Moral choices do not have to be vacuous


I have been reading Russell Shaw’s book, Why We Need Confession, intermittently over the summer. As a Catholic theologian, he is making the argument for a return to confession, which according to him has been broadly abandoned by many in the Catholic church. It could be argued that it has also been abandoned by many in the protestant church as well. However, in this small book, he highlights some concepts about moral truth that may be helpful to recall. He specifically addresses situations when people exercise options that are against moral truth [I would call norms] because they see no other option available (i.e. “I didn’t have a choice”). He states,

First, there is a great deal of moral truth that, at least in principle, we are capable of knowing on our own, without the help of the Church. In general, this body of moral truth corresponds to the content of natural law.

Second, although we can know this body of moral truth on our own, very often we do not. Confusion, lack of time, our sinful inclinations, and other factors account for that failure.

Third, apart from revelation, we cannot expect to know a number of important truths pertaining to morality.

And, finally, the functioning of the Church as a teacher of moral truth is absolutely necessary with regard to the truths we can’t know apart from revelation and likewise necessary as a practical matter with regard to many truths of the natural moral law that we could—but generally don’t—arrive at on our own.[1]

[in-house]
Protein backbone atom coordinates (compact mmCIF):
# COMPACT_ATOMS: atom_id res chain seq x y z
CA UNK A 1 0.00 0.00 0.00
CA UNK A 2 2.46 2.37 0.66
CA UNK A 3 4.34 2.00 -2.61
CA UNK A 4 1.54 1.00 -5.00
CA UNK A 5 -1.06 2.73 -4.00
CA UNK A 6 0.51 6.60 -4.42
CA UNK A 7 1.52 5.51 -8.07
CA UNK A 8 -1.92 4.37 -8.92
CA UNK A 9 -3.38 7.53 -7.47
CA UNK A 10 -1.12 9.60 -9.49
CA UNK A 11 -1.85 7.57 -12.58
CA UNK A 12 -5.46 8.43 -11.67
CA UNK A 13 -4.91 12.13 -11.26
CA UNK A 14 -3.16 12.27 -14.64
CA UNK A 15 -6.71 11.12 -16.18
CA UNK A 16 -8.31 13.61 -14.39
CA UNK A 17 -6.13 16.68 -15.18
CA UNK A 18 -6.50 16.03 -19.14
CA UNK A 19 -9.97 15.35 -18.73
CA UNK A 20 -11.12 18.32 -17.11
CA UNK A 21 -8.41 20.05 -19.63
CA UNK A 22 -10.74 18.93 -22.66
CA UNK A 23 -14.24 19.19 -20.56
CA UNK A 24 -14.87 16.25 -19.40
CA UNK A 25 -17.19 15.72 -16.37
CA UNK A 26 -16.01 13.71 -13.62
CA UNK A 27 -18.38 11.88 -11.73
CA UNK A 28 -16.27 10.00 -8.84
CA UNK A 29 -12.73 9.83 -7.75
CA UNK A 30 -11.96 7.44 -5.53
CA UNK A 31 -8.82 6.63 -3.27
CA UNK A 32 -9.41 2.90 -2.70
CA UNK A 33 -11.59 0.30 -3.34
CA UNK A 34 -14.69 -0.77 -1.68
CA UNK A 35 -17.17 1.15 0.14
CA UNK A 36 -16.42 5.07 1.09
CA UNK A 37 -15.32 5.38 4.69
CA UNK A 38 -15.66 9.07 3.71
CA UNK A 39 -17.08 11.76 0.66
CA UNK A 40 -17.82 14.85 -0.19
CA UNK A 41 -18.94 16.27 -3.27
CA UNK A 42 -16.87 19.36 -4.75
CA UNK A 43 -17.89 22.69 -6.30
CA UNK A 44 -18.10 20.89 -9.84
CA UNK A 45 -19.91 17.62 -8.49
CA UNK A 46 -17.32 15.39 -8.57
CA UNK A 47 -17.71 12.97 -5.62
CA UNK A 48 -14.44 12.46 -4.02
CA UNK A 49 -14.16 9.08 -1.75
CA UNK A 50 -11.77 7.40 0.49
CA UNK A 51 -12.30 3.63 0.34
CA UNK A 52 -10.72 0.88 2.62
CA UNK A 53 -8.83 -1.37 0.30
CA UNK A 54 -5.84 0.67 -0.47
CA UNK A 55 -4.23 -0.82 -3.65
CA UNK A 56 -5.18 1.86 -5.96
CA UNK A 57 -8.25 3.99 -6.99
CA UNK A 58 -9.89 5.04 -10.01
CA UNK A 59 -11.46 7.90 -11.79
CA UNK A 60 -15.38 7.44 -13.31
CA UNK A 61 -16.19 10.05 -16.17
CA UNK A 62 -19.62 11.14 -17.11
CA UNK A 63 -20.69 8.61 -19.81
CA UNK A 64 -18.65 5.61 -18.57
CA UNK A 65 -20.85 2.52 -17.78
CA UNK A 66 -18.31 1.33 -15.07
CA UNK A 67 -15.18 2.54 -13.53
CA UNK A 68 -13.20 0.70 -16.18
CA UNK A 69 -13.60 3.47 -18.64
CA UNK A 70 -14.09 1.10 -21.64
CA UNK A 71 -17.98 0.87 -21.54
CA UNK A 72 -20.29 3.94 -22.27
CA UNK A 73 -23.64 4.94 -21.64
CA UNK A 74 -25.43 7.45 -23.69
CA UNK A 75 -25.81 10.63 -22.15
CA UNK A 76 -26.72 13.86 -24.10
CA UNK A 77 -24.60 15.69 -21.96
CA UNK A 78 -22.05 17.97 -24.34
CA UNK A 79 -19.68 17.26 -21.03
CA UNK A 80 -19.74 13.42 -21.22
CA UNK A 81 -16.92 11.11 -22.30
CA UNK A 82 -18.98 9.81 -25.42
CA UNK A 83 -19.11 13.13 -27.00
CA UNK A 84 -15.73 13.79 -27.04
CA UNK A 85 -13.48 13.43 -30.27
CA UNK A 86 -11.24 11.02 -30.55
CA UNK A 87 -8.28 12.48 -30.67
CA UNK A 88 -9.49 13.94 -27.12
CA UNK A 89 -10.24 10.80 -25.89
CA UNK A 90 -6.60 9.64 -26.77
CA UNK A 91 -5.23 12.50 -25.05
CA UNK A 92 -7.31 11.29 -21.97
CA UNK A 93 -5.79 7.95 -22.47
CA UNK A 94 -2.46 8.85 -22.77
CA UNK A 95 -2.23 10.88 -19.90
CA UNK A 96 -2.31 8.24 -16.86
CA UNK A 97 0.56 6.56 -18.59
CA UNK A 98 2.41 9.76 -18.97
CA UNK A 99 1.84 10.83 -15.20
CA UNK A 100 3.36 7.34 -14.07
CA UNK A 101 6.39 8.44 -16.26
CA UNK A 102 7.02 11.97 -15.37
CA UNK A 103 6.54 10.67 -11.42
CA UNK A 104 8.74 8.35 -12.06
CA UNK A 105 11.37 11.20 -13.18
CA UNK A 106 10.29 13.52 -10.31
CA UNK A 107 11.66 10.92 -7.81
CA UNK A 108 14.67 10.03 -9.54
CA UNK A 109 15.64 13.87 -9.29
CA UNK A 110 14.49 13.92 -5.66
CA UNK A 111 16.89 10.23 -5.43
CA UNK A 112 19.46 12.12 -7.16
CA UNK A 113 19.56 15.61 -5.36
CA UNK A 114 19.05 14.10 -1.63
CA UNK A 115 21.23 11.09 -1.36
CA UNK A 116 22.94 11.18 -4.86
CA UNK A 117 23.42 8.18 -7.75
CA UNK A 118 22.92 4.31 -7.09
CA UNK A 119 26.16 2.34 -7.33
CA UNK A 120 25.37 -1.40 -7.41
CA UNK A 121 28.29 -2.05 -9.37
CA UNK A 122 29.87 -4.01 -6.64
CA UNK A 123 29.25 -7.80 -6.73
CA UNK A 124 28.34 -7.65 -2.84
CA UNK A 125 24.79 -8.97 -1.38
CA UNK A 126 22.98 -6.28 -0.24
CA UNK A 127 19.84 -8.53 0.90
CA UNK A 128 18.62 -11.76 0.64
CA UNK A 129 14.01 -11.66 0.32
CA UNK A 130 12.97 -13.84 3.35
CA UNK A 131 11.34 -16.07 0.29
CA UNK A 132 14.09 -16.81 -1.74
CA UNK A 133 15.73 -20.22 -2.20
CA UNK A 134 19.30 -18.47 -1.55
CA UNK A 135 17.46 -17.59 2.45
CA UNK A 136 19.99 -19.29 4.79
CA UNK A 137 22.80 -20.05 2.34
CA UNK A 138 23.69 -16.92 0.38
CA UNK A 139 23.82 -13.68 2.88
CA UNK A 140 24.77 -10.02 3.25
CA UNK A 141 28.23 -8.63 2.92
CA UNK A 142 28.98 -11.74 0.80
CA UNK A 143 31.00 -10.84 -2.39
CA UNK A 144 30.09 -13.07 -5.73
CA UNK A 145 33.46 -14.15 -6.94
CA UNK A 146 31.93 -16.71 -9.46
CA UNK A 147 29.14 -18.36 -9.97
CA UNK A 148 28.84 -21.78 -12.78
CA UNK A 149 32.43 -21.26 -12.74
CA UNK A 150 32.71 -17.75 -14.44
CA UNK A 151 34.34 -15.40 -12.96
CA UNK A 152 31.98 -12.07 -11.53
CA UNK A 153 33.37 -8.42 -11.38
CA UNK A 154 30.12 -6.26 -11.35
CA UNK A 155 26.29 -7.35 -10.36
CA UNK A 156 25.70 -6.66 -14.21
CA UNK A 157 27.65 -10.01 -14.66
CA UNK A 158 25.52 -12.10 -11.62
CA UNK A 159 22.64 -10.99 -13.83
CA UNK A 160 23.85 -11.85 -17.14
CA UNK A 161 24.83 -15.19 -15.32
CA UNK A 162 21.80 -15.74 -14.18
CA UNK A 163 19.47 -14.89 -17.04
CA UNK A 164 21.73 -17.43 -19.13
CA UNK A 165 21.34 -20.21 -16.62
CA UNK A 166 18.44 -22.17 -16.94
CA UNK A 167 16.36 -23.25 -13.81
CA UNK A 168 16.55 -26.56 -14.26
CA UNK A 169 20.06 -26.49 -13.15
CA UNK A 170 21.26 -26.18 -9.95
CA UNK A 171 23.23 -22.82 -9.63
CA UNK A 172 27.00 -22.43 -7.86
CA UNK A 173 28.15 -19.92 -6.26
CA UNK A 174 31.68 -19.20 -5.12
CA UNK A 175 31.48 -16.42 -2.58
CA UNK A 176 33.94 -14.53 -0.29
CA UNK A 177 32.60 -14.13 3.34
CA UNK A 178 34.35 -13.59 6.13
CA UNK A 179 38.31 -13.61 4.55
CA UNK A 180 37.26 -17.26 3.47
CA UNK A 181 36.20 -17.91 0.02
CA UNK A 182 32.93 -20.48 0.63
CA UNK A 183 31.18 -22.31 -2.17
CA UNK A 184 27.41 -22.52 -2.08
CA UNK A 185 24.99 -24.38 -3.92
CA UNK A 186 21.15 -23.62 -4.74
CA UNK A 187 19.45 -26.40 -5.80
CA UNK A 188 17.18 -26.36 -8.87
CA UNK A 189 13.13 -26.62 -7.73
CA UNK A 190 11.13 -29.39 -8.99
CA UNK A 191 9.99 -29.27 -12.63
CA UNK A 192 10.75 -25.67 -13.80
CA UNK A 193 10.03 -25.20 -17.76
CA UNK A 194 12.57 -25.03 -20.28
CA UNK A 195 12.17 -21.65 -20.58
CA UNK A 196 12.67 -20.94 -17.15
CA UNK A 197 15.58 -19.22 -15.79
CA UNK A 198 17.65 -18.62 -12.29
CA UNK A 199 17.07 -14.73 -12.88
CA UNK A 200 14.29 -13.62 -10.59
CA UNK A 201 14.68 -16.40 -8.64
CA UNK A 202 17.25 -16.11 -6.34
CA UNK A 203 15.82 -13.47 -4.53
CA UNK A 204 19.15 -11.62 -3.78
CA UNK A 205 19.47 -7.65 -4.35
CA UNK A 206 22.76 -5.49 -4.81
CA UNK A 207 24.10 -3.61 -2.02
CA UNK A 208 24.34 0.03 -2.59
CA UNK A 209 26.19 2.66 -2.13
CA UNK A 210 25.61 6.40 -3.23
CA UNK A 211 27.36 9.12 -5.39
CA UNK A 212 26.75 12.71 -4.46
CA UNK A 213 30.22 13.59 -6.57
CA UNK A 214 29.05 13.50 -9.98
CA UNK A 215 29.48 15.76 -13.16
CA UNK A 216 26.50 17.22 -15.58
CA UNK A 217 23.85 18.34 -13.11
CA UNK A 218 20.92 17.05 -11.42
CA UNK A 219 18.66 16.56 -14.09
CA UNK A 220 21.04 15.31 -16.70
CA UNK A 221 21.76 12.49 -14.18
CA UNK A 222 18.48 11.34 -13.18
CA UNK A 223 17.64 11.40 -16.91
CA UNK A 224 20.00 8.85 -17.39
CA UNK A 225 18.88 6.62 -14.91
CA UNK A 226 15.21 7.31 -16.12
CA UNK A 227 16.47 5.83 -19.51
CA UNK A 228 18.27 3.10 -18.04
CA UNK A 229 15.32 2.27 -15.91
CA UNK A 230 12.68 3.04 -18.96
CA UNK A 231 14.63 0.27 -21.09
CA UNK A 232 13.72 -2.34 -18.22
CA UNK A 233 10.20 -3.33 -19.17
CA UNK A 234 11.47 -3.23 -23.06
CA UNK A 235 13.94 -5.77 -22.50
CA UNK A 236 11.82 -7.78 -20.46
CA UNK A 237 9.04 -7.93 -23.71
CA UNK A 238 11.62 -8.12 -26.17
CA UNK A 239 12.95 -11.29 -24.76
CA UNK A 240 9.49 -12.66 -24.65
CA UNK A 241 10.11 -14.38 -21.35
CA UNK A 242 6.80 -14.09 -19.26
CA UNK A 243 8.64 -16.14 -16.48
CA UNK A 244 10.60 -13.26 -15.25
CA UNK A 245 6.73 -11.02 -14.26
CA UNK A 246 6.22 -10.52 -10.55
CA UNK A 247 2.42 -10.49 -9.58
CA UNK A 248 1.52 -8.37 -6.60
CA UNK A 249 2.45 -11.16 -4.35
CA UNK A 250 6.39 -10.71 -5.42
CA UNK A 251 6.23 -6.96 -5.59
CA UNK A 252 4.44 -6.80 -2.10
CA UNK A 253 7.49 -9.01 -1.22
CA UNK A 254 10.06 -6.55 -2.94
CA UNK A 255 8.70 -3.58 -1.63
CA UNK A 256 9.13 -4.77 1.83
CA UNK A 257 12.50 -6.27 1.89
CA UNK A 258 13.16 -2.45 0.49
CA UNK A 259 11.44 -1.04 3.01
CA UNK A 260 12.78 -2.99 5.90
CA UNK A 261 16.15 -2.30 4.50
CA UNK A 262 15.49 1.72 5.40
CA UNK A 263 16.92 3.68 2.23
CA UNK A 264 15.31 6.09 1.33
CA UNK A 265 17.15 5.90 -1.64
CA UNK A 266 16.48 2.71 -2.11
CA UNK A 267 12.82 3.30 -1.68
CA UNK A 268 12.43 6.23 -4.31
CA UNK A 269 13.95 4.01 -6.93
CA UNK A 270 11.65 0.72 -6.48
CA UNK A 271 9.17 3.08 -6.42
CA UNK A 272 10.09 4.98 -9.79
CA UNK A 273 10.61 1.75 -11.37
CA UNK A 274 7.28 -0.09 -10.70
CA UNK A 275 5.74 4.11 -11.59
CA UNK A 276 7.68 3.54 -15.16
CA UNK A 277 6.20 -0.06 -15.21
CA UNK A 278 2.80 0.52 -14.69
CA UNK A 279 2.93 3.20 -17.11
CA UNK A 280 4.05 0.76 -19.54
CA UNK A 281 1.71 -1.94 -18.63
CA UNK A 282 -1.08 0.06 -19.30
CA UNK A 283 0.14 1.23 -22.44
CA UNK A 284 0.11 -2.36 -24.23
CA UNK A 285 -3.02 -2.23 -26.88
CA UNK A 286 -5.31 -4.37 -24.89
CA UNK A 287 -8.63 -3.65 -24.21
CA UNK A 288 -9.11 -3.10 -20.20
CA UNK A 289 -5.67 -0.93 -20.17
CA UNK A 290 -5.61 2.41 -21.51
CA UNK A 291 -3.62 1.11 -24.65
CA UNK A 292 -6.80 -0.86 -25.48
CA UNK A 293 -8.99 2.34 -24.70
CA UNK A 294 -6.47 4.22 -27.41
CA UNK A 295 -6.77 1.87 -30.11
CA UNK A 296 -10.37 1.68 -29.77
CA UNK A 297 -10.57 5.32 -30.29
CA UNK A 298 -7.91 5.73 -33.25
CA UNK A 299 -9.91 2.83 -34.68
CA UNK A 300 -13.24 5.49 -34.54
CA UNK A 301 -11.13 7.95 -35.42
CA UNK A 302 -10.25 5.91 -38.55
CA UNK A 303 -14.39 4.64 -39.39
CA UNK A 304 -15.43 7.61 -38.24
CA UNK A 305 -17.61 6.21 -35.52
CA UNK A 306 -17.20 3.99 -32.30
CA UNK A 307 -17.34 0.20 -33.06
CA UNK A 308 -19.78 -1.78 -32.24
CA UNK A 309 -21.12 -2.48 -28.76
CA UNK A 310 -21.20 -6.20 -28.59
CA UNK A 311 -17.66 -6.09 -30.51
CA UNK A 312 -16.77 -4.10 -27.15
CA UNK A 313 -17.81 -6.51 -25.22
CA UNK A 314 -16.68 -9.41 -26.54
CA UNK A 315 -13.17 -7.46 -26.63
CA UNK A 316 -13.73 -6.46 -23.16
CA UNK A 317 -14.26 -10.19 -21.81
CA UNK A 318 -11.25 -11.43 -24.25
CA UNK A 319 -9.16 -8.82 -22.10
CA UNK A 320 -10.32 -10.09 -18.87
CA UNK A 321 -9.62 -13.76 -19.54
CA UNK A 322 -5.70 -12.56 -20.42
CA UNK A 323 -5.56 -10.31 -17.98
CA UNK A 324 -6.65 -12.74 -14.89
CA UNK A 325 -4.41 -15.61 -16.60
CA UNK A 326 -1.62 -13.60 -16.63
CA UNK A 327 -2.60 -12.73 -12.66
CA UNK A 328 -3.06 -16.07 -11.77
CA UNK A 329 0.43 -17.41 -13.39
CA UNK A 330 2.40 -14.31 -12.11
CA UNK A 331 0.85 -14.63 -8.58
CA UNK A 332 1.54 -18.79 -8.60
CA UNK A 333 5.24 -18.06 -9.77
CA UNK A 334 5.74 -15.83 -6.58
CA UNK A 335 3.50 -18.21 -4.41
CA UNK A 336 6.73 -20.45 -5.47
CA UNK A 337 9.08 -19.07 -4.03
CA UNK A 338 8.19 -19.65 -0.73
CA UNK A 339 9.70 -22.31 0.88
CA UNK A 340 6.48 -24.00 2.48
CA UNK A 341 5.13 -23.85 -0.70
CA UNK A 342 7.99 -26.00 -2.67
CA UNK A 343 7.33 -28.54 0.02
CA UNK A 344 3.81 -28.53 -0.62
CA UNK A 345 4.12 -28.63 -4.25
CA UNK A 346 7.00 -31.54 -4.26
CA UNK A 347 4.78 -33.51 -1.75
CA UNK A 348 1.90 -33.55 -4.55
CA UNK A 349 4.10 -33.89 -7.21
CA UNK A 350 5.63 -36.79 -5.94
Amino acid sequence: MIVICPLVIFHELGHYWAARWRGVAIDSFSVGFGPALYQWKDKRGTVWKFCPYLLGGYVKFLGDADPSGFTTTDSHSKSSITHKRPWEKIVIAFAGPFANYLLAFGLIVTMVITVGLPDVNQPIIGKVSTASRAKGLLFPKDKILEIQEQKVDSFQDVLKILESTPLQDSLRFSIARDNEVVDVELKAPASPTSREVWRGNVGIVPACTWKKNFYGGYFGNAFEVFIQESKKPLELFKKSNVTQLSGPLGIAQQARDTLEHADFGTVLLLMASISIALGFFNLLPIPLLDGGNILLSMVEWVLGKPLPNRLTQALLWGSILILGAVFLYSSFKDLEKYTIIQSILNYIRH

We all have choices even in situations where they seem absent. I believe Shaw makes a great point in reminding us that the church exists to bring clarity to those very situations. The Scriptures repeatedly illustrate the value of wisdom and its location. Proverbs 2:6-13 indicates that wisdom originates with God, that “discretion will protect you, and understanding will guard you,” and “wisdom will save you from the ways of wicked men, from men whose words are perverse” (vss 11-12). Those who are trusting in Christ rest in his wisdom, who is the “wisdom of God.” When we rest in him we are wise (I Corinthians 1:26-30). The church, when acting on Christ’s behalf, can clarify moral choices. We have to be humble enough to inquire.

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[1] Russell B. Shaw, Why We Need Confession, (Huntington, Ind: Our Sunday Visitor Pub. Division, 1986), 60.

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